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Modelled expected loss figures for catastrophe bonds close to reality


Sponsors of and investors in catastrophe bonds will be pleased to read the recently published paper which looks at the modelled expected loss figures of new cat bond issuances and concludes that the numbers derived at issue are very close to the actual loss experience of the cat bond market. The paper from consulting firm and broker-dealer Lane Financial LLC shows that expected losses are close to experienced losses, meaning that in cat bonds WYSIWYG (what you see is what you get).

The expected loss is one of the metrics that every cat bond isssuance has and is derived using statistical analysis or a risk model to attempt to portray the probability of a loss of a certain size occurring on a specific cat bond transaction. The expected loss metric is often used as a way to gauge the riskiness of a cat bond by investors and as a way to assist with deriving pricing. So for us they offer a way to look at risk appetite and the level of risk in the outstanding cat bond market as well, such as in this article from February.

The folks at Lane Financial take things a step further by looking at the expected losses of all cat bonds looking back to the beginning of the market and then compare the average expected loss with the actual experienced losses that the market has seen over its history. The paper aims to uncover how accurate, or reliable, the expected loss calculations from risk models are as a way to assess the riskiness of a cat bond transaction. To achieve this Lane Financial looks at the full universe of, and history of, the ILS and cat bond market.

Lane Financial doesn’t distinguish between the different risk modellers in the paper, preferring to aggregate and average the expected loss figures from all issued cat bonds and compare them to the actual catastrophe loss experience of the ILS sector. To achieve this Lane Financial looked at 404 individual tranches of cat bond or ILS deals issued up to mid-2012, giving them a total amount of issuance to analyse of $39.6 billion. The paper itself explains the methodology of the study in much more detail.

Lane Financial take a weighted average expected loss across all 404 tranches, coming up with a figure of 1.57% using Standard Sea Surface Temperature model outputs and 1.69% using Warm Sea Surface Temperature models. So Lane Financial use a range of expected losses from 1.57% to 1.69% combined with an average coupon (or interest) payment of 7.4%, which for the $39.6 billion of issuance gives a total of annual premiums of $2.93 billion. Using the expected loss lower and upper figures of the range that would suggest that the cat bond and ILS market would have suffered losses of between $622m to $669m over the course of its history.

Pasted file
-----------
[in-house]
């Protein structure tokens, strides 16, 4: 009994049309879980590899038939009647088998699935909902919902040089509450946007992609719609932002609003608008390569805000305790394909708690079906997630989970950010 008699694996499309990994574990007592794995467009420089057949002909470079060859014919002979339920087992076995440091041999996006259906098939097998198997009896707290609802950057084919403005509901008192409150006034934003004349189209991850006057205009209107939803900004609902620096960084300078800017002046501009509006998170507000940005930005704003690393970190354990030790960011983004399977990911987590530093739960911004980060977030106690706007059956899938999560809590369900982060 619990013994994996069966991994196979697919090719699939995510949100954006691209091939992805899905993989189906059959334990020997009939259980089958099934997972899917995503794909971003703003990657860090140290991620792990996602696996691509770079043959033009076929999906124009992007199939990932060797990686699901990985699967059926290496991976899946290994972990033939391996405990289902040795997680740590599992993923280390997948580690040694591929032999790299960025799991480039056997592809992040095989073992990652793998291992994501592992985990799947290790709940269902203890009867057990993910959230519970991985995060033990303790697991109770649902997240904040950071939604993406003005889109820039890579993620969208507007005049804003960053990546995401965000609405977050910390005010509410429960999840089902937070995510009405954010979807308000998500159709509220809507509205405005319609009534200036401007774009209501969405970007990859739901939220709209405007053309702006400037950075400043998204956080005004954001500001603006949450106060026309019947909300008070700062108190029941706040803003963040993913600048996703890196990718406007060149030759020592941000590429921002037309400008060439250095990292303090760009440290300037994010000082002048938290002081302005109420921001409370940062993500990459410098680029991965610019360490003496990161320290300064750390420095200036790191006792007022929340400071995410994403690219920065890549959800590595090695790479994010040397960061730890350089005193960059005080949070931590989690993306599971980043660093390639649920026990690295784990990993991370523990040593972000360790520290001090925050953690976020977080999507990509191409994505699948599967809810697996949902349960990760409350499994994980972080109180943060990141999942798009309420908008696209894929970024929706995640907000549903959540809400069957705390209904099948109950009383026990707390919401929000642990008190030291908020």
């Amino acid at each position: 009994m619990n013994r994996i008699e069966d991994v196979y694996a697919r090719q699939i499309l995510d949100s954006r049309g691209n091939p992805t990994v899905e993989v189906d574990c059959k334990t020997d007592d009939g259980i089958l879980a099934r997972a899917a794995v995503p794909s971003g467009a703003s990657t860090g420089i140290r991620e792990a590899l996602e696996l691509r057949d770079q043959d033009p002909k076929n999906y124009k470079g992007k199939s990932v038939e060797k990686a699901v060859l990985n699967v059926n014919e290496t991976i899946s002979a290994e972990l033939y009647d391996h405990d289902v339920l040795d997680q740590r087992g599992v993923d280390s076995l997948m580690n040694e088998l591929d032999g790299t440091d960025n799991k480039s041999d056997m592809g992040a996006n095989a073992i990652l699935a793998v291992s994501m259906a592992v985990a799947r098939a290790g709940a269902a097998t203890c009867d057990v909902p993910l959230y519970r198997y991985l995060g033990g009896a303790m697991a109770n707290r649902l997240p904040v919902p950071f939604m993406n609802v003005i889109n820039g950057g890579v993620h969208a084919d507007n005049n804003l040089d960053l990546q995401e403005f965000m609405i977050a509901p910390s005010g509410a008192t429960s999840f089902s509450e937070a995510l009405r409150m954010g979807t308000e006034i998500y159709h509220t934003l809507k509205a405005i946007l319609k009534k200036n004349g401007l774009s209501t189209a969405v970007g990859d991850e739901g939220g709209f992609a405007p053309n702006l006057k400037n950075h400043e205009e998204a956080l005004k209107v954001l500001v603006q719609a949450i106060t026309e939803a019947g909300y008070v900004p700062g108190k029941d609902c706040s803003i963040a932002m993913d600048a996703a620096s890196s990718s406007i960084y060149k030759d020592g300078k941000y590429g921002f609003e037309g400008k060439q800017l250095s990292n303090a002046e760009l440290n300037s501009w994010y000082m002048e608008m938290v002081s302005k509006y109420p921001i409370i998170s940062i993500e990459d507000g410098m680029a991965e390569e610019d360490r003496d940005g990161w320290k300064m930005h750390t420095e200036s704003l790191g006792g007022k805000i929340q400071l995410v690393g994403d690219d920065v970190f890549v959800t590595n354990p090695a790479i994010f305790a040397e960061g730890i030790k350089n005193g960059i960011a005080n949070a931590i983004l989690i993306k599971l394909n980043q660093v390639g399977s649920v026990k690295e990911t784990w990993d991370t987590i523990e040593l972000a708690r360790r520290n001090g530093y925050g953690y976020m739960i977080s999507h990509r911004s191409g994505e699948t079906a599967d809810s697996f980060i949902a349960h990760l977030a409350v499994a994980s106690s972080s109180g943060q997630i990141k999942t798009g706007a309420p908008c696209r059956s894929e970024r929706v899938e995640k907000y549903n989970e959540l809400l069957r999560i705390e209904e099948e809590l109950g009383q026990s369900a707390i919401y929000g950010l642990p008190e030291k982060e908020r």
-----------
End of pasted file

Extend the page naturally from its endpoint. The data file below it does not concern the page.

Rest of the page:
The paper looks at the loss history of the ILS and cat bond market, but for the purposes of the study only considers losses caused by natural catastrophe events as this is what the expected loss figures attempt to forecast the likelihood of. The total natural catastrophe losses of the 404 tranches of ILS and cat bond notes issued in the markets history comes to $682m. Lane Financial notes that while this is slightly higher than the expected range of $662m to $669m it is close enough to come to the conclusion that with cat bonds, what you see is what you get (WYSIWYG).

Lane Financial also looks at the probability of attachment, which averages 3.2% for the 404 tranches, and concludes that this is also a very good predictor of risk for cat bonds as it suggests 13 bonds should have attached and in fact just 12 did, although only 5 are natural catastrophe losses. The paper also looks at the loss ratio of the cat bond market, by comparing the premiums of $2.93 billion with the experienced losses of $682m giving a loss ratio of 23%. This is comparable to underwriters such as RenaissanceRe and Berkshire Hathaway in their better years, according to Lane Financial.

Finally, Lane Financial updated the report at the last-minute to account for the settlement on the Nelson Re bond, where arbitration was withdrawn recently. This adjusts the numbers in the study by $38m, bringing the number for experienced natural catastrophe losses to $644m, which is right in the middle of the expected loss range of $622m to $669m.

This is a great piece of research by Lane Financial and it helps to show that when you assess the catastrophe bond and ILS asset class across its entire history the numbers used to portray how risky deals are come right into line with the actual loss experience of the sector. Of course the results could be very different if you take chunks of the market and compare them, or a single years issuance, but looking at the market as a whole over its history clearly shows that Lane Financial is right when it says that WYSIWYG.

You can access a copy of this study from Lane Financial by visiting their website and registering to download the paper.

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